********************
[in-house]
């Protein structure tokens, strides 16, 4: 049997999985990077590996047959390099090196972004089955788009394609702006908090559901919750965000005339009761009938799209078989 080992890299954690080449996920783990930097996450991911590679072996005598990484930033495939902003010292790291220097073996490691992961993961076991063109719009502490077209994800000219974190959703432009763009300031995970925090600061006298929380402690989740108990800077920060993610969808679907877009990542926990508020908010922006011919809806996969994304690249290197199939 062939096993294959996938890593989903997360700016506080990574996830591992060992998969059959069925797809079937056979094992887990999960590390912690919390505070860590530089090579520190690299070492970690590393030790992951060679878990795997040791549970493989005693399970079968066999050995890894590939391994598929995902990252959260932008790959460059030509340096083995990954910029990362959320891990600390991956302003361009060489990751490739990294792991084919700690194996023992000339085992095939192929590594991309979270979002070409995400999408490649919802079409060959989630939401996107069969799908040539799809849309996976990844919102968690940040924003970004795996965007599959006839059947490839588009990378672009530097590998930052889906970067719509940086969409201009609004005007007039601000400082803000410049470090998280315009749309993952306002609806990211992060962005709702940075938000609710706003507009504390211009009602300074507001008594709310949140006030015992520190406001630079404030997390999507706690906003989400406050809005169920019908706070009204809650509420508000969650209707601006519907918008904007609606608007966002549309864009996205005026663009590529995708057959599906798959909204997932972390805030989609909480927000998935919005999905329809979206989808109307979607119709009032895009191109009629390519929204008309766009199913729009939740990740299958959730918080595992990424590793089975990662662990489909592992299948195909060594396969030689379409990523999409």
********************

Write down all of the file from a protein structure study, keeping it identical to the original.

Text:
[in-house]
């Protein structure tokens, strides 16, 4: 049997999985990077590996047959390099090196972004089955788009394609702006908090559901919750965000005339009761009938799209078989 080992890299954690080449996920783990930097996450991911590679072996005598990484930033495939902003010292790291220097073996490691992961993961076991063109719009502490077209994800000219974190959703432009763009300031995970925090600061006298929380402690989740108990800077920060993610969808679907877009990542926990508020908010922006011919809806996969994304690249290197199939 062939096993294959996938890593989903997360700016506080990574996830591992060992998969059959069925797809079937056979094992887990999960590390912690919390505070860590530089090579520190690299070492970690590393030790992951060679878990795997040791549970493989005693399970079968066999050995890894590939391994598929995902990252959260932008790959460059030509340096083995990954910029990362959320891990600390991956302003361009060489990751490739990294792991084919700690194996023992000339085992095939192929590594991309979270979002070409995400999408490649919802079409060959989630939401996107069969799908040539799809849309996976990844919102968690940040924003970004795996965007599959006839059947490839588009990378672009530097590998930052889906970067719509940086969409201009609004005007007039601000400082803000410049470090998280315009749309993952306002609806990211992060962005709702940075938000609710706003507009504390211009009602300074507001008594709310949140006030015992520190406001630079404030997390999507706690906003989400406050809005169920019908706070009204809650509420508000969650209707601006519907918008904007609606608007966002549309864009996205005026663009590529995708057959599906798959909204997932972390805030989609909480927000998935919005999905329809979206989808109307979607119709009032895009191109009629390519929204008309766009199913729009939740990740299958959730918080595992990424590793089975990662662990489909592992299948195909060594396969030689379409990523999409």